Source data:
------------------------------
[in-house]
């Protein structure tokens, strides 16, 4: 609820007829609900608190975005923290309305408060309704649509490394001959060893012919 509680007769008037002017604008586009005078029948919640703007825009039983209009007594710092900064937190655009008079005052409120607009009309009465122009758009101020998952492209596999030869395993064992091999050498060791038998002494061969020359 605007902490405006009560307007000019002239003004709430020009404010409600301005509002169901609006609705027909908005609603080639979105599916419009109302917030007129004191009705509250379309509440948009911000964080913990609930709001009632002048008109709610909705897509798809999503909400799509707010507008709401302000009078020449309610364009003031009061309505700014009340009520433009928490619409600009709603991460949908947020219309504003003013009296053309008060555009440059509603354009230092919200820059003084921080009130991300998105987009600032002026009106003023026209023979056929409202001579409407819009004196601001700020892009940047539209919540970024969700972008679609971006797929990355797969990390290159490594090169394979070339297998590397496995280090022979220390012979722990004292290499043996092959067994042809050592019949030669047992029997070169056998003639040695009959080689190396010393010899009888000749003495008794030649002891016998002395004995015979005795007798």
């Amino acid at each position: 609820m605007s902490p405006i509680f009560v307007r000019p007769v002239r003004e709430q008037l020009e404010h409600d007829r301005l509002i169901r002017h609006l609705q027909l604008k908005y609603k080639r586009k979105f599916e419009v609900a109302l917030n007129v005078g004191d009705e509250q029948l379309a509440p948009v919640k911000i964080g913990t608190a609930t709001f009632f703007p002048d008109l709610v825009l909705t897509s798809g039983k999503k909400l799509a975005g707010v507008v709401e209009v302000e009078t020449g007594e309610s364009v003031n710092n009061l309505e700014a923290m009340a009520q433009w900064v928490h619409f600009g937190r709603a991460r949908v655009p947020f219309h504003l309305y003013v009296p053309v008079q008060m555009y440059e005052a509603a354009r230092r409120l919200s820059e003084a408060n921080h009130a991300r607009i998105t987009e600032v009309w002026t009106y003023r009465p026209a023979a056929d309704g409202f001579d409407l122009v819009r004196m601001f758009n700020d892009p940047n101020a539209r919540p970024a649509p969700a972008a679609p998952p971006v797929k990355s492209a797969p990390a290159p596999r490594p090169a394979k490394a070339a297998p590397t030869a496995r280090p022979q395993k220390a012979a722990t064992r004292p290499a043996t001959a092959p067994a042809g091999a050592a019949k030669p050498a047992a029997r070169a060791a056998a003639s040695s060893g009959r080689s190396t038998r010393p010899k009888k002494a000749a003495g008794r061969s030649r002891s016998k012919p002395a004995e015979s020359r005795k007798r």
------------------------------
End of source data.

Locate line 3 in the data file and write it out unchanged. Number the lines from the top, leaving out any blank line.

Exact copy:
């Amino acid at each position: 609820m605007s902490p405006i509680f009560v307007r000019p007769v002239r003004e709430q008037l020009e404010h409600d007829r301005l509002i169901r002017h609006l609705q027909l604008k908005y609603k080639r586009k979105f599916e419009v609900a109302l917030n007129v005078g004191d009705e509250q029948l379309a509440p948009v919640k911000i964080g913990t608190a609930t709001f009632f703007p002048d008109l709610v825009l909705t897509s798809g039983k999503k909400l799509a975005g707010v507008v709401e209009v302000e009078t020449g007594e309610s364009v003031n710092n009061l309505e700014a923290m009340a009520q433009w900064v928490h619409f600009g937190r709603a991460r949908v655009p947020f219309h504003l309305y003013v009296p053309v008079q008060m555009y440059e005052a509603a354009r230092r409120l919200s820059e003084a408060n921080h009130a991300r607009i998105t987009e600032v009309w002026t009106y003023r009465p026209a023979a056929d309704g409202f001579d409407l122009v819009r004196m601001f758009n700020d892009p940047n101020a539209r919540p970024a649509p969700a972008a679609p998952p971006v797929k990355s492209a797969p990390a290159p596999r490594p090169a394979k490394a070339a297998p590397t030869a496995r280090p022979q395993k220390a012979a722990t064992r004292p290499a043996t001959a092959p067994a042809g091999a050592a019949k030669p050498a047992a029997r070169a060791a056998a003639s040695s060893g009959r080689s190396t038998r010393p010899k009888k002494a000749a003495g008794r061969s030649r002891s016998k012919p002395a004995e015979s020359r005795k007798r």